I had always planned a 2 day test here so that works well.

Knowing that a virtually free day was ahead I took the opportunity to sleep in. By sleeping I mean 5:30am. Once the sun is up that is it, it’s just too hard to stay in bed and it seems appropriate to get the day underway. Zack and Ben has gone already, meeting a ride at 7am to take the opportunity for zero day at Zack’s place close by. Me, I didn’t want to hit the road too early, instead choosing to time my arrival in town when breakfast cafes would be open.

This mornings walk was leisurely with great views over looking the Mojave desert below to the north and rugged mountains on the surrounding sides. Much of this morning was walking through a ski field and past lifts.

In no time at all I was on the road and didn’t have to even stick my thumb out for a ride. A local was waiting to see who would come down the mountain and within 30 seconds my pack was in the back of the truck and I was on my wait to Wrightwood. The kindness of strangers still floors me.

A quick tour of town and I was dropped at a breakfast joint where I joined another PCTer, Diesel, for breakfast. Far too much food. I can never get through it. It seems a waste.

Let’s get political for a minute. With great service I don’t mind tipping but it seems to me an easy solution is for businesses to cut costs by offering less food, thus less food waste for them and maybe jack the prices up a bit; enabling them to pay staff higher wages. Just a thought. Food is cheap here but there is so much offered and wasted.

I’ve secured a room for the next 2 nights but checkin isn’t until 2pm, so I have half a day to relax, read, catch up on social media and revel in my filth before I can take a shower.

Omrie just arrived in town and now we wait in the shade for most of the day.

And I just bumped into Matadore who just arrived as well. Haven’t seen her for a week and a bit. Between PCTers there are no handshakes considering how grubby hands get – it’s all fist bumps. Lots of fist bumps going around this morning.

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Day 18: Halfway to the Sierra

Day 18: Mile 341.9 to mile 364.4 (22.5 miles, 36km, 9.5 hours)

Using Uber for the first time myself I soon found myself back at the McDonalds around 6:30am. Uber is uber cool and easy to use, I’m a fan.

What is one to do at a McDonalds on a Saturday morning? Breakfast and coffee of course. Unfortunately the Americans just don’t get coffee. At home even at Macca’s you can get real coffee anyway you like it. Over here it is drip coffee or nothing. Beggars can’t be choosers though right. And seeing as the opportunity presents itself why not order more food and pack it out for lunch – you only get to do this once right.

Thick fog was laying low initially this morning as I made my way through the long black tunnel underneath the Freeway. This was probably a good thing as today was all climbing and the mountains were hidden from view. It also made for damp clothes but they would soon dry.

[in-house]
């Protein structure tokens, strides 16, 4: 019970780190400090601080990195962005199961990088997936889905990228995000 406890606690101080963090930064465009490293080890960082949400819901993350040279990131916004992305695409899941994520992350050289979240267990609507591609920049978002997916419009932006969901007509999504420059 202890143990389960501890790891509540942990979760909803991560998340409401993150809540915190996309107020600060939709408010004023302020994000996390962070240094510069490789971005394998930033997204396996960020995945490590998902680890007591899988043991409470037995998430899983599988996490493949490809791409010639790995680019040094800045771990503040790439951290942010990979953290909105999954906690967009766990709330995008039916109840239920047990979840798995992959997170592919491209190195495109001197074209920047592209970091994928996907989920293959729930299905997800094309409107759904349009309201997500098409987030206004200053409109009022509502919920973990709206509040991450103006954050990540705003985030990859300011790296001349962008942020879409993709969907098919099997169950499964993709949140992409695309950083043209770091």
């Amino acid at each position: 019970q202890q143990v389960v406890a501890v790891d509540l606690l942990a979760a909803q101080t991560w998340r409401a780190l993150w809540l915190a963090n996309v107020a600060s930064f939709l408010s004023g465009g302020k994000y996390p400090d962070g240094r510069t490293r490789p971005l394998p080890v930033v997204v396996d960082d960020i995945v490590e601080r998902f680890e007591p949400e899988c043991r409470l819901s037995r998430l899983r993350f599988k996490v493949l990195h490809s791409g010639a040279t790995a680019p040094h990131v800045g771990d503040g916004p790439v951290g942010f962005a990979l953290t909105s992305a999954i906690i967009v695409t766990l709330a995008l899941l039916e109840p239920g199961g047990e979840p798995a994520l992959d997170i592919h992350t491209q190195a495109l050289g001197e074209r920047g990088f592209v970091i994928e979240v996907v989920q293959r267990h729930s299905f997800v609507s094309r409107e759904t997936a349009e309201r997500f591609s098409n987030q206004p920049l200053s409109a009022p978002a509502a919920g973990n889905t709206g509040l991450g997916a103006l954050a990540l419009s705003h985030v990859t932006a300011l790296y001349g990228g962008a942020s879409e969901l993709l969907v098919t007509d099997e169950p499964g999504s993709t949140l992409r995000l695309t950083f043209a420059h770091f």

Knowing today was going to be major climb all day, from 2500ft to 8000, 22mile uphill, I was mentally prepared for the long haul. This made the day go much easier. Rather than charge up the hill, which couldn’t be sustained, it was going to be the game of the long, slow plod. Embrace the suck.

The sun broke through the cloud around 9 and instantly things warmed up. My first coat of sunscreen went on. Like all good painters I usually apply two coats, one around 9 and another just before heading back out after lunch, although the second coat is more like just smearing dirt around. In the afternoon their is enough accumulated dirt and muck to act as a barrier to the sun.

Despite the gruelling climb all day today was a great day. It was like someone turned a switch and it was spring time. Everything was in bloom. A riot of colour everywhere I looked. It was brilliant. Lots of bugs out as well. There are bees that look like wasps, wasps that look like bees, bright orange backed beetles and humungus black flies I think. Hope they don’t bite.

What are those flower heads that you blow and make a wishes as kids? Dandelions? Anyway there were some bigger than my fist. Huge.

I keep seeing these lizards as well. Skink like but larger. Dark cooper toned with bright aqua patterns on their backs. They look like cooper ornaments with that oxidised blue colour that happens with copper or is it bronze.

I passed a few people early on the ascent this morning but then didn’t see anyone just about all day.

The sun was intense and the sweat poured out, crystallising salt as the wind dry my shirt off when stopping for a break. The climb was through lots of burn areas with very little shade.

Just before lunch I passed the 350 mile mark which means 2 things – we’re halfway through the desert or more positively, we’re halfway to the Sierras.

At around 2pm, with 5 miles further to ascend, I came across a rock overhang that provided the perfect spot for a shady rest. Ben came around the corner shortly after and joined me in the cool.

I didn’t see anyone else for the rest of the day. This ascent is bound to claim a few victims today with most not reaching the summit camp site.

With relief, the elevation gain saw the trail move away from desert, transitioning to forest again at around 6000ft. This brought with it a cooler temperature and for the first time since on trail some cloud cover to moderate things as well.

The final 4 miles of climb were tough and required frequent drink breaks.

There is meant to be a water cache on top but I never rely on these and so was toting 5 litres today, enough to get to the top and have a reserve for tomorrow morning. The added weight of water didn’t help hauling up hill all day.

At around 5:30pm I’d made it! Finally! And in good spirits. If not mentally prepared for such a big climb I would have arrived exhausted and pissed off.

And what is better than reaching the top of a 22mile climb up? Finding that your mates have ‘yogied’ some beers from day campers and placing a cold one in your hand on arrival. Zack and Ben had made it earlier. The only other person to roll in later was Omrie. I guess the mountain claimed quite a few victims today and that most others are camped down lower.

Hmm… thought I took more photos today but obviously too tired.